Julia McCulloch Smith Award for Outstanding Senior Female given to Kimber Saville
for release: May 20 , 2010
MONMOUTH – One of the benefits of an education at Western Oregon University is the opportunity for undergraduates to work on important research. Kimber Saville, the 2010 Julia McCulloch Smith award winner for outstanding senior female, took advantage of these opportunities by working with psychology faculty on their research projects over the past couple of years.
These experiences have shaped Saville’s career goals and future plans. This fall she will begin a doctoral program at Washington State University, Vancouver, allowing her to study biopsychology - pain receptors in the brain, different mechanisms, and how to reactivate them when there’s a tolerance build-up. After completing the five-year program, she hopes to continue conducting research and become a professor.
Saville was born in Nova Scotia, Canada, living there until she was 10, and then spent the rest of her childhood in Utah. When she came to Oregon for college, her family moved back to Nova Scotia. Saville said she’s a small town girl and Monmouth felt like home. When she first arrived on campus, she joined the women's rugby team. Her tenure on the team lasted only two years due to the other activities she became involved with. These activities included vice president of Phi Kappa Phi, a volunteer psychology tutor, an Abby’s House volunteer, and a tutor at the Writing Center. Saville was also involved on a number of campus committees, such as the Student Conduct Committee.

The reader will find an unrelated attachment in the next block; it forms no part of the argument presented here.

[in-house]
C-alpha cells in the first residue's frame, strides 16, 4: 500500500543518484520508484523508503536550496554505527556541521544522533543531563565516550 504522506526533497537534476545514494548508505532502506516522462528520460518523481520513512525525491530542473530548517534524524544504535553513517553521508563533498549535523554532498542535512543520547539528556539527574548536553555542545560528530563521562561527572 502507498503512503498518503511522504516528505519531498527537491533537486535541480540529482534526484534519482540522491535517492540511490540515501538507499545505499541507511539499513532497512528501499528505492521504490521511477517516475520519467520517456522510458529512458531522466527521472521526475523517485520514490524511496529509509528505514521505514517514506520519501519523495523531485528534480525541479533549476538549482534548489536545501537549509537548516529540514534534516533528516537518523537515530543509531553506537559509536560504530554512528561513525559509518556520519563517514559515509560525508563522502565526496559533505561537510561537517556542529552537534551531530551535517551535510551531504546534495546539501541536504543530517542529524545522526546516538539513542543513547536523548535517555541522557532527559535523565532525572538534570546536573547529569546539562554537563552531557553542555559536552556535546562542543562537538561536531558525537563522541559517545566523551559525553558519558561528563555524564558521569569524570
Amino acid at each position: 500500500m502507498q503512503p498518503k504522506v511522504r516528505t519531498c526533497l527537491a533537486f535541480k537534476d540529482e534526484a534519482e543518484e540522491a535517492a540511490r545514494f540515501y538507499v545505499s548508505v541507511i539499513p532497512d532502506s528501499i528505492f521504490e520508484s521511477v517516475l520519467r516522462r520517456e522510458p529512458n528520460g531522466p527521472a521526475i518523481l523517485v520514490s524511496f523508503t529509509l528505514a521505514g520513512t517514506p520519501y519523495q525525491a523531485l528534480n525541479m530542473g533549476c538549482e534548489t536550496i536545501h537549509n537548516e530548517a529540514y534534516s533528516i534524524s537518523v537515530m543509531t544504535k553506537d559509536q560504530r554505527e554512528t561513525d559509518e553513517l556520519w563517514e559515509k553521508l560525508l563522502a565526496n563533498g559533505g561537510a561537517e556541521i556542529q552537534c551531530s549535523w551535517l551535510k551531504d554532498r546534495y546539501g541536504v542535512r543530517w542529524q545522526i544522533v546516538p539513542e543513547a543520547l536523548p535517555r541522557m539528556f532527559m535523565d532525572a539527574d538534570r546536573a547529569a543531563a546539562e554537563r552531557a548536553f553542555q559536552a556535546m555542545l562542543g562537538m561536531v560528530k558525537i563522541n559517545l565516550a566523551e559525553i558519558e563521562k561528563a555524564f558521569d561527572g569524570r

Jeanne Deane, the director of Abby’s House Center for Women and Families, worked with Saville beginning in 2008, as she was the recipient of the Abby’s House scholarship. The scholarship requires the recipient to volunteer for one hour a week, but Saville went well beyond that. Deane said that Saville entered data from a fall 2008 survey into a database and collaborated with Dr. Mary Ellen DelloStritto in the Psychology Division to compile a report and give a presentation of her findings at the Western Psychological Association's Annual Conference. “Because of Kimber’s findings, the Abby’s House Advocates are offering several new workshops to benefit the students at Western Oregon University this year,” said Deane.
She has enjoyed all of the activities she has participated in at WOU, but especially her psychology and biology lab work and research. This is evident through her 3.93 grade point average with a 4.0 in her major. Saville has an impressive curriculum vitae, which includes eight academic presentations, both on- and off-campus. Dr. Robert Winningham, associate professor of psychology, was one of several faculty members who worked with Saville on research projects. She collaborated with him for her honors thesis, in which they developed and organized a psychological study correlating cognitive inhibitory abilities and cortisol increase due to psychosocial stress.
“She is an extremely bright, hard working, dependable, responsible, confident, focused and motivated student,” said Winningham. “I was blown away by how proactive and self-motivated she was. She would delve deep into the research and modify her methodologies based on her review of the literature. She showed an amazing ability to understand and synthesize the research. Throughout her research she has been the one pushing ahead, motivated to get it done and learn from the results. It is this self-motivated, proactive work ethic that guarantees Kimber will succeed in a rigorous Ph.D. program.” He added that, “She is the brightest student to come through our program in many years.”
The Julia McCulloch Smith Award is presented to the outstanding female student of the year in the memory of Smith, an 1895 OSNS graduate who died in 1930. The award was first presented in 1931. This year's award finalist is Erin M. Huggins.
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